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How to be a Responsible Leader

Leadership Models in Comparison

Written by Z. Dragic

Paper category

Bachelor Thesis


Business Administration>Leadership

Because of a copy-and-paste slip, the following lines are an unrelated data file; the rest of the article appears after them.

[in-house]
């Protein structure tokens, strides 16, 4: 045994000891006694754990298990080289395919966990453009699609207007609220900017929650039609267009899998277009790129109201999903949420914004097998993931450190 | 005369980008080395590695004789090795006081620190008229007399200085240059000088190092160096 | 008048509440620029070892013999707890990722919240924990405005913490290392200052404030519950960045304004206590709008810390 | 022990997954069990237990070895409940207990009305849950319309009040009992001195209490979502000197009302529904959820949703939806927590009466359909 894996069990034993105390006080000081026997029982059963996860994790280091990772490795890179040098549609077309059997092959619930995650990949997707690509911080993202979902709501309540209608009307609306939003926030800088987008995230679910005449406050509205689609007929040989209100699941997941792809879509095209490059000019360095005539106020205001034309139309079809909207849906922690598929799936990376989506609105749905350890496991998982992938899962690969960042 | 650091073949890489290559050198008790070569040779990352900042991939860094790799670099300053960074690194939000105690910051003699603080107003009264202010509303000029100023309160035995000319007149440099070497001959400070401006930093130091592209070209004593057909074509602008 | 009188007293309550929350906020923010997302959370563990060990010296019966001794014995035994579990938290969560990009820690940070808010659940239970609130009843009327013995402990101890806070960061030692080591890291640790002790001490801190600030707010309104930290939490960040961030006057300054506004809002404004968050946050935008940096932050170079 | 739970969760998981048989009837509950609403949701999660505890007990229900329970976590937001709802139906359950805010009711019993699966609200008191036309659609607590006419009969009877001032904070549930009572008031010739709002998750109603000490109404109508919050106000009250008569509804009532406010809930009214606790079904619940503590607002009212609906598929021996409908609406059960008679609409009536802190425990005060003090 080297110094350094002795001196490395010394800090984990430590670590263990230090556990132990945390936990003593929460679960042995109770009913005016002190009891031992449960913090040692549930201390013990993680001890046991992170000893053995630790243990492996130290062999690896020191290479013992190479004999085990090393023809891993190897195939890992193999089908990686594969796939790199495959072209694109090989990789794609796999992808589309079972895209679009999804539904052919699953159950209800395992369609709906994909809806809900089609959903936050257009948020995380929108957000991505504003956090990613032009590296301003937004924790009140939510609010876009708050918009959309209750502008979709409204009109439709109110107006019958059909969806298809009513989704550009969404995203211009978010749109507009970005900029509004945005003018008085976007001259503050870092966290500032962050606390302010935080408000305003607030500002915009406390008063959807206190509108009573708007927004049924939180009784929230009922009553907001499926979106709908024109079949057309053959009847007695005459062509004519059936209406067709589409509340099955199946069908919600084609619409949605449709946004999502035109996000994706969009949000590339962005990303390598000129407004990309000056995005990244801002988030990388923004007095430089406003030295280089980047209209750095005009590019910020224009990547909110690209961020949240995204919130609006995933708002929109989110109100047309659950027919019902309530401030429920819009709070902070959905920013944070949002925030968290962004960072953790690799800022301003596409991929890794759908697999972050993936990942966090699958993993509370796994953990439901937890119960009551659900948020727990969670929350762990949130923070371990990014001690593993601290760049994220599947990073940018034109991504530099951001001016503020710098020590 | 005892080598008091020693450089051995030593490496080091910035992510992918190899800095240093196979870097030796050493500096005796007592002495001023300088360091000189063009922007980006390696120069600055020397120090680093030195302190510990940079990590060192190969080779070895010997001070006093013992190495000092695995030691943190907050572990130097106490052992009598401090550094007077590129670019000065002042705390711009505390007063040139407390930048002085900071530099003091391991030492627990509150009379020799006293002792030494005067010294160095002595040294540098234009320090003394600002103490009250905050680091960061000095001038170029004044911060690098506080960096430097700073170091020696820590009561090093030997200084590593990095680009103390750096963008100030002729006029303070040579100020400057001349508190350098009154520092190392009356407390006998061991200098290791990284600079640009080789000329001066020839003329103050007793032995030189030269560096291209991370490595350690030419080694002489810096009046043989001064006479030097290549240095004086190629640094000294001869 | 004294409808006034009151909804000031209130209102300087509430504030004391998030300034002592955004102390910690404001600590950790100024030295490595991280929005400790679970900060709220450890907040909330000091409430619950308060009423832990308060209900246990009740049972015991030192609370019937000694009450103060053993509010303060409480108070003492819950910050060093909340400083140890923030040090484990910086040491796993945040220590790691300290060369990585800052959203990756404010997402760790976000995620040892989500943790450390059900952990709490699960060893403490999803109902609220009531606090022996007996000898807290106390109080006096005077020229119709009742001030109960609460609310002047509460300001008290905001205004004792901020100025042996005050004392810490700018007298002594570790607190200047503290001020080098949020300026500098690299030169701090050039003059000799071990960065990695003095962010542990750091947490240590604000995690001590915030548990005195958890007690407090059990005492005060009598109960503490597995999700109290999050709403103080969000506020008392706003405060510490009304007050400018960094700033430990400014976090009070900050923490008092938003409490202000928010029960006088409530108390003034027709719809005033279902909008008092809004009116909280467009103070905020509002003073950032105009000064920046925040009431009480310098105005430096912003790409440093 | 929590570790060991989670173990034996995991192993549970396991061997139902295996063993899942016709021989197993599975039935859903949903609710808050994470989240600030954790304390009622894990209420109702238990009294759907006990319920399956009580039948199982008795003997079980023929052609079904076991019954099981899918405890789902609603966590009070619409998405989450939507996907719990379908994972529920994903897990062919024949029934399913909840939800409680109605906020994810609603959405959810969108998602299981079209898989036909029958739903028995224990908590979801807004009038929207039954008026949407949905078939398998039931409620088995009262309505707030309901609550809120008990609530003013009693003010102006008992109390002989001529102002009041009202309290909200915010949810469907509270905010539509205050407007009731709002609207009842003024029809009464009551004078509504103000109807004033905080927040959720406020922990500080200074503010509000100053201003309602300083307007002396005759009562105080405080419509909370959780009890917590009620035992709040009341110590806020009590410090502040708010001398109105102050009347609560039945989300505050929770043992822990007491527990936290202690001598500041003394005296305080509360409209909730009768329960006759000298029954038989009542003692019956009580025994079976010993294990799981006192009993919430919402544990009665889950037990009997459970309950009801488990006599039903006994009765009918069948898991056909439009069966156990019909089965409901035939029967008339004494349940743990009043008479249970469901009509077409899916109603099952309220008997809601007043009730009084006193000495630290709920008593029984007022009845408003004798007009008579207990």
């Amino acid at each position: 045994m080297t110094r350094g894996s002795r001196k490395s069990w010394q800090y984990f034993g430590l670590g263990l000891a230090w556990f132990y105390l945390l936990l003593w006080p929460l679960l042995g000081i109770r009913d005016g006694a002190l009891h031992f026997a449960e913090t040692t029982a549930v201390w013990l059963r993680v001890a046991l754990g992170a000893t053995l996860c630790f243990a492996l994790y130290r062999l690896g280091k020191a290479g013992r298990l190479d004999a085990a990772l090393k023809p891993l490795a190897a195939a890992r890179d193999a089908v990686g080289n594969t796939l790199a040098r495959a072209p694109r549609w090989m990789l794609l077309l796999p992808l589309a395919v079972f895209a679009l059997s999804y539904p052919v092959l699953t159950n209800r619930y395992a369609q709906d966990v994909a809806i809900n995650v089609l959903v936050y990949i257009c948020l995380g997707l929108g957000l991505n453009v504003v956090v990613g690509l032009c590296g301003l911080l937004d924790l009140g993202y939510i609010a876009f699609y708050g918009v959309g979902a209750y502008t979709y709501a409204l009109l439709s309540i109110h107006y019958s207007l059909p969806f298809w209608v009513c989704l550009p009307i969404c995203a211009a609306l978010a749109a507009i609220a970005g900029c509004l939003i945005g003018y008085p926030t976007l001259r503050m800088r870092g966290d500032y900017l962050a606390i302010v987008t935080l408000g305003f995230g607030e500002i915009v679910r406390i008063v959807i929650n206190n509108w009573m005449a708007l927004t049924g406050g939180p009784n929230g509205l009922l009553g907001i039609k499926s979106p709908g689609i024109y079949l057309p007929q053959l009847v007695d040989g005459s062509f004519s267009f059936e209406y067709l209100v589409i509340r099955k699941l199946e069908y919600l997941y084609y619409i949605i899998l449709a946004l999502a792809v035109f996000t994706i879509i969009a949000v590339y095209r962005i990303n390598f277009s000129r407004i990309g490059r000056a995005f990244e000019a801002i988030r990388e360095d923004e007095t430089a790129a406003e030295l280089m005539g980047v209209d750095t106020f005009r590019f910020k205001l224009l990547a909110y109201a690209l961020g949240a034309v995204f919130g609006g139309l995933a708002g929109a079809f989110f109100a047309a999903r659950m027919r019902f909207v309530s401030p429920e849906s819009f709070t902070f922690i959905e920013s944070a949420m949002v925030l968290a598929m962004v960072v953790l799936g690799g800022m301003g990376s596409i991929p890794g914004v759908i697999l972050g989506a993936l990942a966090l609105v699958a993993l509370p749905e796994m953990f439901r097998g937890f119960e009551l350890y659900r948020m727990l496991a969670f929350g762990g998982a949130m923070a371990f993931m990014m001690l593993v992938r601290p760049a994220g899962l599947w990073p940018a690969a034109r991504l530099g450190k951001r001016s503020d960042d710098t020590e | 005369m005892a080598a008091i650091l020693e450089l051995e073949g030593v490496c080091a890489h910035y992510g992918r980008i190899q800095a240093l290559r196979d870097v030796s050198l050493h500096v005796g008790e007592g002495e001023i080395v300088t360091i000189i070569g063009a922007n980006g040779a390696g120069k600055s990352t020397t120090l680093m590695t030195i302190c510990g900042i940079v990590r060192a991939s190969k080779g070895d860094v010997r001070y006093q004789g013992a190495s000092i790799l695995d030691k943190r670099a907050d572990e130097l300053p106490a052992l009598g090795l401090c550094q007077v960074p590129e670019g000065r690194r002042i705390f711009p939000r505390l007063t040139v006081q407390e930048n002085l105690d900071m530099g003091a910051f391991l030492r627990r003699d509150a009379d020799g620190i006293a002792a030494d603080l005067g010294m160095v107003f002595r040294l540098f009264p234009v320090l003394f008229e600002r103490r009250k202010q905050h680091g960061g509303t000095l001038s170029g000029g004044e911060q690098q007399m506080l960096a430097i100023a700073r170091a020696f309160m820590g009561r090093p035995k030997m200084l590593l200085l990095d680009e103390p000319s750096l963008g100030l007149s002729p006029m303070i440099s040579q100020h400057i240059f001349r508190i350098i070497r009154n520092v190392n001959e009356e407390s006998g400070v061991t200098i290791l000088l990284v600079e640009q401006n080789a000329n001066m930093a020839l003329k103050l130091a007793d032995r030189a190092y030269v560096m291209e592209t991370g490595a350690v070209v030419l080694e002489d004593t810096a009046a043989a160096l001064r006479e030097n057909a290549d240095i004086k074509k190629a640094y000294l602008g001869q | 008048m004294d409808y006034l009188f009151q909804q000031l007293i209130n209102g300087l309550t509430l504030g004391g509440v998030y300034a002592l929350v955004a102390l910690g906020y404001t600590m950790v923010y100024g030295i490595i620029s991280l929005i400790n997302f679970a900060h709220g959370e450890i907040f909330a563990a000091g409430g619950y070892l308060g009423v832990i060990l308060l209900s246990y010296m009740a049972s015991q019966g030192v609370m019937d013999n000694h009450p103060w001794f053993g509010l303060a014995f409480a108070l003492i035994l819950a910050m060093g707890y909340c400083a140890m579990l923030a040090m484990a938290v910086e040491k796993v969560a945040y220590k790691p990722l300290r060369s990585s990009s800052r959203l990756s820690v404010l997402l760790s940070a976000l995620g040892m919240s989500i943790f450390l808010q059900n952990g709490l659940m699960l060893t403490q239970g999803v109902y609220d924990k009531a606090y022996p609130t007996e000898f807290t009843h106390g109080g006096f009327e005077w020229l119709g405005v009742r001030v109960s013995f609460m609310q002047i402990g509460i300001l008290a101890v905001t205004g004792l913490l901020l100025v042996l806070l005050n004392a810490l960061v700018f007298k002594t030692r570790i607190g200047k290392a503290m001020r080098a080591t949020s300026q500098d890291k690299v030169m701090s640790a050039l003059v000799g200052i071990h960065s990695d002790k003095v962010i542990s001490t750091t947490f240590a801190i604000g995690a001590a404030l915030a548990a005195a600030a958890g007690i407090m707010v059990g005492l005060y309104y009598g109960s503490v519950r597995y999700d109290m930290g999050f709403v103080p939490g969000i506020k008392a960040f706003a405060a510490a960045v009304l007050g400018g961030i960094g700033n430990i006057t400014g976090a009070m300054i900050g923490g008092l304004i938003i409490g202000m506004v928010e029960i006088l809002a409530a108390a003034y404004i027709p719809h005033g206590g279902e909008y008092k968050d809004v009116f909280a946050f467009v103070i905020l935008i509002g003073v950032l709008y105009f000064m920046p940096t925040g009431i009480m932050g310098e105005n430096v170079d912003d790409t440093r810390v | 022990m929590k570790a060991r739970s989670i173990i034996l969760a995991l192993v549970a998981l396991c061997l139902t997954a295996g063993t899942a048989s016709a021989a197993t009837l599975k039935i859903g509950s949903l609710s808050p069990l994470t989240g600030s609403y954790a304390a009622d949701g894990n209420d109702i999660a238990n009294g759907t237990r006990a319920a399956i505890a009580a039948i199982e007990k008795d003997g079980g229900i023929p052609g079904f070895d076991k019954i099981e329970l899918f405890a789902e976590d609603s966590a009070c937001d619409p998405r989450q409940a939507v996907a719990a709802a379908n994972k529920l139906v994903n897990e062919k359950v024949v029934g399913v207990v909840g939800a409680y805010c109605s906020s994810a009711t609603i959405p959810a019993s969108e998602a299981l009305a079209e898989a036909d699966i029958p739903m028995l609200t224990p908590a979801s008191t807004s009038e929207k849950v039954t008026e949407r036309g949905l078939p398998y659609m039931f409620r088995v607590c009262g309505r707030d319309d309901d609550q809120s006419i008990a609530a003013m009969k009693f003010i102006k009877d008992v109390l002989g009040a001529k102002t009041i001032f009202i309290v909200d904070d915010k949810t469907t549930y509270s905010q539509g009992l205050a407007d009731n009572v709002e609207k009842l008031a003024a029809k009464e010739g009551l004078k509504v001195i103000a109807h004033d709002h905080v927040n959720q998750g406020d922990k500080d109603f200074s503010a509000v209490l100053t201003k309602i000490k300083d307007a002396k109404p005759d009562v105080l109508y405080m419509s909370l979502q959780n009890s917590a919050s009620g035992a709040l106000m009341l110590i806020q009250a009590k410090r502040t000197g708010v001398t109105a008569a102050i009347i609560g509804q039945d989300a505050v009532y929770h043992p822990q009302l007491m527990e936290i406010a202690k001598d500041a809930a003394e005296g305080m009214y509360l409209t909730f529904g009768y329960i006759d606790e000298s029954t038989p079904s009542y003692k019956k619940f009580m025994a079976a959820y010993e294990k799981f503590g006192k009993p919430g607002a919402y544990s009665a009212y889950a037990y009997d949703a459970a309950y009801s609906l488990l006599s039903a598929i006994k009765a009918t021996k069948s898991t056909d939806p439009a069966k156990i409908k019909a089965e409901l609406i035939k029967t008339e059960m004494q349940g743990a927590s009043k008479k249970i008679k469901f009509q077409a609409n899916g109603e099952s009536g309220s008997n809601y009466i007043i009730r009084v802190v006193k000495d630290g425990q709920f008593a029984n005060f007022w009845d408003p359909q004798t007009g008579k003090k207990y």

Bachelor Thesis: Responsibility The Oxford English Dictionary provides three interpretations of the word responsibility ("responsibility", 2015): 1. "Responsible to deal with something or control someone's state or fact" 2. "The state or fact of existence" Something is responsible or attributable to'[in sing.]' to or in relation to '3.' the opportunity or ability to act independently and make unauthorised decisions'moral obligation to do the right thing'. The term originated from the Latin responsabilis, meaning 'Responsible for your own actions'. Since the 17th century, the responsibility used for the above meaning has been known (Harper, n.d. a). According to the American philosopher Richard McKeon (1990), responsibility consists of three related dimensions (p. 64). First, the external dimension describes the legal and political analysis of the state's punishment of individual actions. In addition, officials and governments are responsible for their actions. The second is the internal dimension. It includes the moral and ethical analysis of the individual responsible for his or her choices and their consequences. Third, the comprehensive or reciprocal dimension involves social and cultural analysis, in which values ​​are rated according to personal personality and civilized structure. 2.2 Responsible leadership In simple terms, responsible leadership aims to define what "responsible" means to leadership. Therefore, it clearly focuses on the concept of responsibility. In turn, this requires “accountability, appropriate ethical decision-making and trust” (Pless & Maak, 2011, p. 4). By definition, responsible leaders deal with the question of who and what leaders are responsible for (Pless & Maak, 2011, p. 4). However, it does not only focus on the relationship between leaders and subordinates within the company as before. It involves the interaction between leaders and various followers (such as stakeholders) inside and outside the organization (Maak & Pless, 2006, p. Page 99). In short, research on responsible leadership analyzes the dynamics of leadership in the social context of stakeholders (Pless, 2007, p. 438). Based on this statement, it can be placed at the center of the three dimensions of responsibility mentioned earlier by McKeon. Therefore, responsible leadership involves internal, external, and integrated dimensions (see Figure 1). According to Pless, Maak, and Waldman (2012), responsible leadership forms the link between corporate social responsibility (CSR) and performance (page 51). 3 Responsible leadership orientation As mentioned in section 2.2, responsible leadership is rooted in the question of who and what the leader is responsible for. This means that it pays attention to the concerns of others, which is part of corporate social responsibility. Who these other people are and how the leader shows them responsibility is defined in the following subsections. 3.1 Economic Perspective The proponents of economic orientation believe that corporate social responsibility is only a means to an end. They believe that it should be used in an instrumental way (Pless et al., 2012, p. 53). Therefore, only when there is clear evidence that this will bring higher profits to the company, should it contribute to corporate social responsibility (Waldman & Galvin, 2008, p. 329). Obviously, creating a return on investment for shareholders is the main goal of economists (Pless et al., 2012, p. 53). This is why they believe that the shareholders or owners of the company are “the only true stakeholders of responsible leaders” (Waldman & Galvin, 2008, p. 328). For them, responsibility begins and ends with this specific stakeholder group. Economists claim that in addition to satisfying shareholders, efficiency and profitability also have a positive impact on society. Therefore, “the key to social success is the economic success of a single company” (Waldman & Galvin, 2008, p. 328). They believe that the community can derive more profits from companies that successfully maximize long-term shareholder value. From people who have made selfless attempts at corporate social responsibility (Waldman & Galvin, 2008, p. 329). Therefore, responsible leaders should be highly strategic and deliberate about how to achieve income for shareholders or owners. However, in order to avoid the principal-agent problem, leaders should be rewarded for serving the interests of shareholders, and if they fail to do so, they should be punished (Waldman & Galvin, 2008, pp. 329-330). 73.2 Stakeholders’ views Contrary to the views of economists, the stakeholder’s views are based on the belief that leaders are accountable to a wider range of stakeholders, not just to shareholders. Therefore, maximizing shareholder value is not a priority, because it requires more than generating profits (Waldman & Galvin, 2008, p. 330). The stakeholder’s perspective is more focused on creating social and commercial value (Pless et al., 2012), p. 54). However, most importantly, responsible leaders should consider the needs and interests of their stakeholders. However, it must be mentioned that the term “stakeholder” does include shareholders as well as employees, consumers and the larger community (Waldman & Galvin, 2008, p. 331). Read Less